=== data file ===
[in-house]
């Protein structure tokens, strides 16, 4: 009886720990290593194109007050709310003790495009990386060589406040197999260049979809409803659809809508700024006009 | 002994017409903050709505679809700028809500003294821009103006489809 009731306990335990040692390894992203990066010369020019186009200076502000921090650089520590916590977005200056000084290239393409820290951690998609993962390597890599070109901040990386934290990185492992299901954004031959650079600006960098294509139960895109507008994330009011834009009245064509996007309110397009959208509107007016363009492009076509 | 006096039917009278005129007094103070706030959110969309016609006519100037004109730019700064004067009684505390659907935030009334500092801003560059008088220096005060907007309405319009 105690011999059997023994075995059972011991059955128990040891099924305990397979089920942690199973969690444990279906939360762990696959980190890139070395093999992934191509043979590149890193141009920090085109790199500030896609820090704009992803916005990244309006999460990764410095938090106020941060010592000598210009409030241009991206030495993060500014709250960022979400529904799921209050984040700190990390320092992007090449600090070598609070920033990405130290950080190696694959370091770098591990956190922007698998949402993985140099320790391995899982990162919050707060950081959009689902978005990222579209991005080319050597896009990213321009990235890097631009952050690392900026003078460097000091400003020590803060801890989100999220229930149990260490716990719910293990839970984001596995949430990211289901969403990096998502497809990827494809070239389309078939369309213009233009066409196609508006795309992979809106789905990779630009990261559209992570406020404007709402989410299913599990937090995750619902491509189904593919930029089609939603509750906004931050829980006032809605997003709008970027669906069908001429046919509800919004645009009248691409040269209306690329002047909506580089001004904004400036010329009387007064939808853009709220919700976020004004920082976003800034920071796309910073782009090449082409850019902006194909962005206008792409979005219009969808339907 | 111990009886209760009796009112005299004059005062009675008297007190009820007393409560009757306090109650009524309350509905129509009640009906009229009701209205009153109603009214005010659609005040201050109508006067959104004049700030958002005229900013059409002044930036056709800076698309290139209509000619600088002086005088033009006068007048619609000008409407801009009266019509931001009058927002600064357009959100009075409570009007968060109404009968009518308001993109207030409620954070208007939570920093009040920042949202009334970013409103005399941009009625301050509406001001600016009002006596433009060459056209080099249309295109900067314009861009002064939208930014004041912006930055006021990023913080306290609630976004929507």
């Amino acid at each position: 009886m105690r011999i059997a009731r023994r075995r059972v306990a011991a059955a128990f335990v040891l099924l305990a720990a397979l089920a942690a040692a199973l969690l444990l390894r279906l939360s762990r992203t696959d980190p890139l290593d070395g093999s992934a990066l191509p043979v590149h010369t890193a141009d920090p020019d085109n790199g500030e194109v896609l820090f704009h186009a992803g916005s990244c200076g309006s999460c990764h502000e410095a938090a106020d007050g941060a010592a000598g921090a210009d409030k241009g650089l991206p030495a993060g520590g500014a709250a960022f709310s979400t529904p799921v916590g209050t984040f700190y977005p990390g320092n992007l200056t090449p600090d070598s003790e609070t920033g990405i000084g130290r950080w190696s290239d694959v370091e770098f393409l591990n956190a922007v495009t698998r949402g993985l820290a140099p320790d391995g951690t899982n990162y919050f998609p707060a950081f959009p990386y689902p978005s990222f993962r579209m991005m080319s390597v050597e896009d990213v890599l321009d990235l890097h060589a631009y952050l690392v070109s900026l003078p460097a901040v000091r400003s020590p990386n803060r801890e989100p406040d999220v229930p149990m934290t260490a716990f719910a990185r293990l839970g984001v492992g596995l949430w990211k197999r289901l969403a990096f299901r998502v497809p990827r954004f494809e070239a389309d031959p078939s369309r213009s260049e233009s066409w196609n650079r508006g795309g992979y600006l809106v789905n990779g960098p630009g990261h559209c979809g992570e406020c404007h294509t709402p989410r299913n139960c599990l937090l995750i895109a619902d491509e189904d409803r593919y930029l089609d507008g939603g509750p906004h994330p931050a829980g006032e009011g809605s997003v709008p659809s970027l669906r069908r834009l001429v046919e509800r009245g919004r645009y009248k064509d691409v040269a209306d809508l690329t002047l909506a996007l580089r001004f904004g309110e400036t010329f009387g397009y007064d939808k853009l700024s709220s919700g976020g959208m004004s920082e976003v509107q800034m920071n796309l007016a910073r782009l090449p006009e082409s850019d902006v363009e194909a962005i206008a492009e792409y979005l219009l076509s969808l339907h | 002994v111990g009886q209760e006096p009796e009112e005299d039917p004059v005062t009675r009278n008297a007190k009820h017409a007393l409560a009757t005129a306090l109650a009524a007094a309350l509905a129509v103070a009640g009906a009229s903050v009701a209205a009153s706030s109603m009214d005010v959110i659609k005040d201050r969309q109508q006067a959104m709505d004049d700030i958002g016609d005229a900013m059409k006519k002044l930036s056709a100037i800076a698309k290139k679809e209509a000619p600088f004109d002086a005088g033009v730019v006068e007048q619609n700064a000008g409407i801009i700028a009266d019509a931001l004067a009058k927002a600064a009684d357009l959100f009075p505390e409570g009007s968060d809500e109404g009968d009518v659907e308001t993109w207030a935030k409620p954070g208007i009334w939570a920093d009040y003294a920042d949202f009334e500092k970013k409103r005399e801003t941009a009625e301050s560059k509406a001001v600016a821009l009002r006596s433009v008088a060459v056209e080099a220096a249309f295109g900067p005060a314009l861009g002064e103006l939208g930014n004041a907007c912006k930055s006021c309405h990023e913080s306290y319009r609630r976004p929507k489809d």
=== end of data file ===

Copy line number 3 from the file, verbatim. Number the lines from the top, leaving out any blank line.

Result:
């Amino acid at each position: 009886m105690r011999i059997a009731r023994r075995r059972v306990a011991a059955a128990f335990v040891l099924l305990a720990a397979l089920a942690a040692a199973l969690l444990l390894r279906l939360s762990r992203t696959d980190p890139l290593d070395g093999s992934a990066l191509p043979v590149h010369t890193a141009d920090p020019d085109n790199g500030e194109v896609l820090f704009h186009a992803g916005s990244c200076g309006s999460c990764h502000e410095a938090a106020d007050g941060a010592a000598g921090a210009d409030k241009g650089l991206p030495a993060g520590g500014a709250a960022f709310s979400t529904p799921v916590g209050t984040f700190y977005p990390g320092n992007l200056t090449p600090d070598s003790e609070t920033g990405i000084g130290r950080w190696s290239d694959v370091e770098f393409l591990n956190a922007v495009t698998r949402g993985l820290a140099p320790d391995g951690t899982n990162y919050f998609p707060a950081f959009p990386y689902p978005s990222f993962r579209m991005m080319s390597v050597e896009d990213v890599l321009d990235l890097h060589a631009y952050l690392v070109s900026l003078p460097a901040v000091r400003s020590p990386n803060r801890e989100p406040d999220v229930p149990m934290t260490a716990f719910a990185r293990l839970g984001v492992g596995l949430w990211k197999r289901l969403a990096f299901r998502v497809p990827r954004f494809e070239a389309d031959p078939s369309r213009s260049e233009s066409w196609n650079r508006g795309g992979y600006l809106v789905n990779g960098p630009g990261h559209c979809g992570e406020c404007h294509t709402p989410r299913n139960c599990l937090l995750i895109a619902d491509e189904d409803r593919y930029l089609d507008g939603g509750p906004h994330p931050a829980g006032e009011g809605s997003v709008p659809s970027l669906r069908r834009l001429v046919e509800r009245g919004r645009y009248k064509d691409v040269a209306d809508l690329t002047l909506a996007l580089r001004f904004g309110e400036t010329f009387g397009y007064d939808k853009l700024s709220s919700g976020g959208m004004s920082e976003v509107q800034m920071n796309l007016a910073r782009l090449p006009e082409s850019d902006v363009e194909a962005i206008a492009e792409y979005l219009l076509s969808l339907h | 002994v111990g009886q209760e006096p009796e009112e005299d039917p004059v005062t009675r009278n008297a007190k009820h017409a007393l409560a009757t005129a306090l109650a009524a007094a309350l509905a129509v103070a009640g009906a009229s903050v009701a209205a009153s706030s109603m009214d005010v959110i659609k005040d201050r969309q109508q006067a959104m709505d004049d700030i958002g016609d005229a900013m059409k006519k002044l930036s056709a100037i800076a698309k290139k679809e209509a000619p600088f004109d002086a005088g033009v730019v006068e007048q619609n700064a000008g409407i801009i700028a009266d019509a931001l004067a009058k927002a600064a009684d357009l959100f009075p505390e409570g009007s968060d809500e109404g009968d009518v659907e308001t993109w207030a935030k409620p954070g208007i009334w939570a920093d009040y003294a920042d949202f009334e500092k970013k409103r005399e801003t941009a009625e301050s560059k509406a001001v600016a821009l009002r006596s433009v008088a060459v056209e080099a220096a249309f295109g900067p005060a314009l861009g002064e103006l939208g930014n004041a907007c912006k930055s006021c309405h990023e913080s306290y319009r609630r976004p929507k489809d």